Jack L. Amoureux is a Visiting Assistant Professor of politics and international affairs at Wake Forest University, who teaches "The Politics of Technology and Violence."
Whether or not drones should be employed in the United States is the wrong question. Americans should be asking, "Is it ethical to use drones anywhere?"
Recently, concerns about how the U.S. government manages and deploys its fleet of around 7,000 drones have become especially prominent. Just last year President Obama, under mounting pressure, acknowledged the systematic use of drones in Iraq, Afghanistan, and elsewhere after a U.S. citizen was killed by a drone strike in Yemen.
Senate hearings on whether to confirm a key architect of the drone program, John Brennan, as director of the CIA underscore the increasingly urgent questions being asked of the administration. As part of the confirmation process, several senators insisted that the president share secret memoranda about drones, and Senator Rand Paul, R-Ky., mounted a 13-hour filibuster on the Senate floor over the administration's refusal to rule out the possibility of a drone strike against a U.S. citizen on domestic soil.
But drones have become a hot button issue for a surprisingly diverse set of political actors only as armed drones flying over our heads have become more of a reality. Opposition has coalesced around the constitutional rights of U.S. citizens and a call for greater transparency and regulation of domestic drones. There is, however, a worrisome void in this debate about U.S. drone policy and practice—the lack of focus on the ethics of drones, whether used domestically or abroad. This neglect puts the United States out of step with the debates that are happening in the areas of the world most affected by drones.
Passionate debates about the future use of unmanned aircraft in the U.S. should cause Americans to consider how the use of drones is already a source of daily fear for millions outside the U.S. In researching media coverage of drones over the past 12 years, I have found striking differences in what is reported in the U.S. press relative to Arab media.
U.S. news outlets largely ignore pressing ethical questions about drones as a way to wage war and instead fixate on the technological and strategic innovations of drones, their multiple uses, diplomatic intrigue over downed drones in ‘unfriendly' countries, and whether drones strikes are legal. In contrast, Arab media tend to focus on the loss of life among families and communities, the multifaceted costs of drones as weapons, and U.S. disregard for other nations' sovereignty.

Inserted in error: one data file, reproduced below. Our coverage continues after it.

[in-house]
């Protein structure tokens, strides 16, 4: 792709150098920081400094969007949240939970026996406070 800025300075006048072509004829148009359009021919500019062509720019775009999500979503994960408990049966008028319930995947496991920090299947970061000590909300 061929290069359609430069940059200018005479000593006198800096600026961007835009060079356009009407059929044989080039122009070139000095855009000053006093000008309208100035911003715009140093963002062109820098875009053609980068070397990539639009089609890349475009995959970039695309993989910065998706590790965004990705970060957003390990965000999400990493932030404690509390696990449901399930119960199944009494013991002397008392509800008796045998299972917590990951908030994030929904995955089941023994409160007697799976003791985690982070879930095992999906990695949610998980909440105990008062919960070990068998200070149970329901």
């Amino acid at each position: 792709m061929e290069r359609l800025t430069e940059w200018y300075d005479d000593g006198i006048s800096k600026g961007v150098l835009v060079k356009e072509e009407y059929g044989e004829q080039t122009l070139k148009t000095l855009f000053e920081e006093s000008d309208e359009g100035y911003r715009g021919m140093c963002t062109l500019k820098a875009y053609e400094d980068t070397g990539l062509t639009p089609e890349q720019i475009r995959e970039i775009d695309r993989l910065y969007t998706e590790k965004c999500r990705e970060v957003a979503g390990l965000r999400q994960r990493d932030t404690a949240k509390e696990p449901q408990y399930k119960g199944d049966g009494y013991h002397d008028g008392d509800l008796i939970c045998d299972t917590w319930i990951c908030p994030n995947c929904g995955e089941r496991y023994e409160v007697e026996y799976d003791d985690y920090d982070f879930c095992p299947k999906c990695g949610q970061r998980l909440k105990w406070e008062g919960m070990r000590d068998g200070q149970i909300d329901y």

In covering the Middle East, Afghanistan, and Pakistan, news sources such as Al Jazeera and Asharq Al-Awsat depict individuals who speak of the psychological terror from the daily presence of drones. They share stories of people constantly wondering which patterns of behavior drone controllers find suspicious. And, they reveal a sense of inferiority and embarrassment when a large, powerful country arrives on their soil to make decisions about who will live and die, how much civilian death is acceptable, and how a "militant" will be defined (loosely, it turns out). Citizens in these countries worry that all of these drones are creating more extremism and terror at home. And they incredulously ask whether drones are not themselves a form of terror.
The American public is not debating these issues and engaging in dialogue and deliberation with those most affected by our drone policies. We choose not to elicit and listen to these voices. If we did, we could ask: Are we creating acute conditions of insecurity in other countries when individuals constantly live in fear of death falling from the sky? Is it fair to search for security for ourselves at the expense of insecurity for others? Are drones really the best alternative for the welfare of everyone, both in the short-term and long-term?
Domestic and international legal questions about drones reflect deeply held American values, but legal discussions fail to make sense of how these values might be reconciled in the face of specific ethical dilemmas. Nor do they recognize and grapple with the values and anxieties of other communities. And both the Bush and Obama administrations have demonstrated that it is easy to provide legal justification for controversial policies. Legal debates can distract us from urgent ethical questions.
Relationships that feature intense violence and vulnerability deserve deep reflection and deliberation. Indeed, if there are to be ‘new rules' in the War on Terror we should listen to those who most acutely experience their impact.
Perhaps the prospect of armed drones hovering above us, deployed from an estimated current and future 64 drone bases in the U.S., is ultimately a productive step for taking these ethical questions seriously if it leads us to imagine how whole populations feel about the continuous possibility that right now, in the company of friends and in your own home, you could be in the crosshairs of a drone.
- Read Lamont Colucci: Don't Underestimate the al Qaeda Threat
- Read Malou Innocent: Perpetual War Makes Obama's Drone Abuses Possible
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